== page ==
“You know what I feel like doin’? I feel like struttin’…”
Another wonderful find courtesy of the CBC Radio 3 podcast. This Toronto quartet serves up warm, disco-tinged percolators guaranteed to put a little pimp in your limp. Or something like that.
By all accounts Victor Scott shouldn’t be aspiring to what he aspires to — rhythmless porn-funk on “Gotta Go,” hybrid-power balladeering on “Mareel,” couch-surfer-rock on “Golf,” lounge-hop on “Airstream” — but he does. And it works very well. Fans of the eminent Honky King Calvin Johnson will see in Scott the same irresistibly affectless soul. Fans of Quentin Tarantino and David Lynch soundtracks will see in Scott a torch singer who croons charming oddities as if they were ageless standards. Victor’s a different chap, that’s for sure, but once you catch on to his wavelength, you’ll want to ride his current all the way to the shore.
The agressively jazzy feel of Soul Coughing? The vocal dexterity of Sublime? The funkiness of really old Chili Peppers? I’m not sure what I’m digging so much about the sound from the British trio Big Strides, or even if my fascination will last past the first snowfall here in Michigan. For now though, these boys have the bump I’m looking for. Check out “Strangely Inclined” to see if you are as the title suggests.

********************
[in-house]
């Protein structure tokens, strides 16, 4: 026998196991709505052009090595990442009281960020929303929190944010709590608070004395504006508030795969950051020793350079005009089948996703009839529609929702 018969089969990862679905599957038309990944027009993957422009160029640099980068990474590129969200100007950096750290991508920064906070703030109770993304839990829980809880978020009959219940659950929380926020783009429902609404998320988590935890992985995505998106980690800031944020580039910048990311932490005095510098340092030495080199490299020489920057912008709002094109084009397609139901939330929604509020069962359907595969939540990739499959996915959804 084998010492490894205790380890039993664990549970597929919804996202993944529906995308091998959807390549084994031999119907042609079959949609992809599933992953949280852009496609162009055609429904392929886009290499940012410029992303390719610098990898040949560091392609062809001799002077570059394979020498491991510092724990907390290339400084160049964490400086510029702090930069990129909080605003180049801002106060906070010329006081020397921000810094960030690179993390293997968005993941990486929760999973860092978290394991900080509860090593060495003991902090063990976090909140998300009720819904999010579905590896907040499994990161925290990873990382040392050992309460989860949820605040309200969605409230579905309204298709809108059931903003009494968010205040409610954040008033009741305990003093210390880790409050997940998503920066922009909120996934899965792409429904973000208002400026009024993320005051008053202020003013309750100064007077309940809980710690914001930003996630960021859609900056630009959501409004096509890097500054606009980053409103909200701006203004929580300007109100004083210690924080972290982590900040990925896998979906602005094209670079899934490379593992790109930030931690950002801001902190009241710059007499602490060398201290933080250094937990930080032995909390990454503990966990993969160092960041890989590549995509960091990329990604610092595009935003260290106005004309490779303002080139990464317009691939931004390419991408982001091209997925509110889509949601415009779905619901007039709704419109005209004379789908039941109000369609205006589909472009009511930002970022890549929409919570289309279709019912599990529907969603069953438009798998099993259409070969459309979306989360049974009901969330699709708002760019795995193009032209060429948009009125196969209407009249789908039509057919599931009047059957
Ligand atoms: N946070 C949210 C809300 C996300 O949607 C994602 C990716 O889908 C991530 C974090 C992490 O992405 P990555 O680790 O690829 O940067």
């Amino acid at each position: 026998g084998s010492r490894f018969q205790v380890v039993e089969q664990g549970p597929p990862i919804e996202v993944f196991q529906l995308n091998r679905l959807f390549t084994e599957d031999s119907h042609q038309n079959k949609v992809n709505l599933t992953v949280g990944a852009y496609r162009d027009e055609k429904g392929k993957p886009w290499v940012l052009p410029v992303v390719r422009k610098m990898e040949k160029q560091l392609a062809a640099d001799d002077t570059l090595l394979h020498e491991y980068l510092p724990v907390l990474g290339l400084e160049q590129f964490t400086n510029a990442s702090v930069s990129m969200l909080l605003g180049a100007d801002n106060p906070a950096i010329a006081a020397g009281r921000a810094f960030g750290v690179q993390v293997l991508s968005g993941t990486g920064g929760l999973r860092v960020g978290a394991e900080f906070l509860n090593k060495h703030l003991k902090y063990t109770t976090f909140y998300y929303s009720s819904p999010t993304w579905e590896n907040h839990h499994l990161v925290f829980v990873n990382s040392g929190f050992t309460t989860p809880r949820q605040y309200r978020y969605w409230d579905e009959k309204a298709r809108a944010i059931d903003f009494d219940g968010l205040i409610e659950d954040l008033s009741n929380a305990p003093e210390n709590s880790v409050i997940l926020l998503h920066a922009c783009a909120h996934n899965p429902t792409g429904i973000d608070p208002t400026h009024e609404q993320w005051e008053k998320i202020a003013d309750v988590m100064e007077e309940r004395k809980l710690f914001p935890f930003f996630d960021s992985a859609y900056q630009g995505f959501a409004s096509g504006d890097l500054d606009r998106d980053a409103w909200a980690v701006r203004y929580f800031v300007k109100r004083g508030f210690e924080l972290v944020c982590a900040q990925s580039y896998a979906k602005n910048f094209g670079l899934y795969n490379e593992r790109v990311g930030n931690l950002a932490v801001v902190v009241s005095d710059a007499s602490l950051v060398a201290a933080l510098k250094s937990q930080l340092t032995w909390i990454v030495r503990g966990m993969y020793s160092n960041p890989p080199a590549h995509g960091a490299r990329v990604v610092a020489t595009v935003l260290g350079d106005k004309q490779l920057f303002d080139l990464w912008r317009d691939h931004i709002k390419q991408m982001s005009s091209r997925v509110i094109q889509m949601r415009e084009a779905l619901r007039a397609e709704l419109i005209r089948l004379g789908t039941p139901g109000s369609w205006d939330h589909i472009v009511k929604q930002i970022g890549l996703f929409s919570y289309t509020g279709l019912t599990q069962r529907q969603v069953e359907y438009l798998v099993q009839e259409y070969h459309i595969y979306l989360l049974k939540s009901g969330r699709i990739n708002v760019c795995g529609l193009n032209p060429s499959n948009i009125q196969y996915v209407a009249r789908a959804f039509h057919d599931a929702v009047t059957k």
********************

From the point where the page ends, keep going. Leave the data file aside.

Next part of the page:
Apologies in advance: Todayâ€™s post may be yesterdayâ€™s news and I may just be late to the Lewis Taylor party. Sorry, itâ€™s just a bit of a shock to find something so great that I overlooked for so long. But enough about this bloggerâ€™s insecurities. Lewis Taylor is a British soul singer/multi-instrumentalist with a voice like warm butterscotch and an ear for music like no soul youâ€™ve ever heard. Before you conjure images of Joss Stone or Jamiroquai, rest assured that Lewis Taylor is for real â€“ heâ€™s not simply playing his parentsâ€™ vinyl collection, heâ€™s taking soul to places it hasnâ€™t been before. But, it doesnâ€™t hurt that he hits with velvet gloves like Marvin Gaye and arranges with the kaleidoscope mind of Prince. (He also goes his own way under the radar like the inimitable Joe Henry â€“ not a soul man, but a darn fine musician you should seek out.) As you browse through these highlights, youâ€™ll hear some guitar and crooning that could be Ben Harper on a rainy day, some space-jazz this side of Miles Davis fusion, and even a few moments that are more electronically out there (Radioheadâ€™s name pops up often in other peopleâ€™s Taylor descriptions, and Kruder + Dorfmeister offer a remix here). Or, youâ€™ll hear all of the above in the same track. And, if you havenâ€™t already fallen, youâ€™ll love it all.